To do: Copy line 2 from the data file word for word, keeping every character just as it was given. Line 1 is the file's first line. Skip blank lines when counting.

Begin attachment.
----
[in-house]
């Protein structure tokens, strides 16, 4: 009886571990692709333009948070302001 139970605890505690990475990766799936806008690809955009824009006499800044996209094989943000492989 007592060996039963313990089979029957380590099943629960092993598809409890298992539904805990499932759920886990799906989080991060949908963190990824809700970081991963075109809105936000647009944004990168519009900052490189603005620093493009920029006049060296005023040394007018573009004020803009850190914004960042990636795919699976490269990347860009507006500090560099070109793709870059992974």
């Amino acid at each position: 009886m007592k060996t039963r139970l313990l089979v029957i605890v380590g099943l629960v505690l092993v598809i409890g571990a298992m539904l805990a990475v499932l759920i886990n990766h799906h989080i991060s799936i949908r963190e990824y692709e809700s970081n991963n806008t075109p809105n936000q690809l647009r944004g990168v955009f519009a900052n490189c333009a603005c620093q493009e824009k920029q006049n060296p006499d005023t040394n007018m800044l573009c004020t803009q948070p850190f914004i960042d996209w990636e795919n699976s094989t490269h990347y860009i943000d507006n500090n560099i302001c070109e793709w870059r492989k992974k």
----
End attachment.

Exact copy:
């Protein structure tokens, strides 16, 4: 009886571990692709333009948070302001 139970605890505690990475990766799936806008690809955009824009006499800044996209094989943000492989 007592060996039963313990089979029957380590099943629960092993598809409890298992539904805990499932759920886990799906989080991060949908963190990824809700970081991963075109809105936000647009944004990168519009900052490189603005620093493009920029006049060296005023040394007018573009004020803009850190914004960042990636795919699976490269990347860009507006500090560099070109793709870059992974």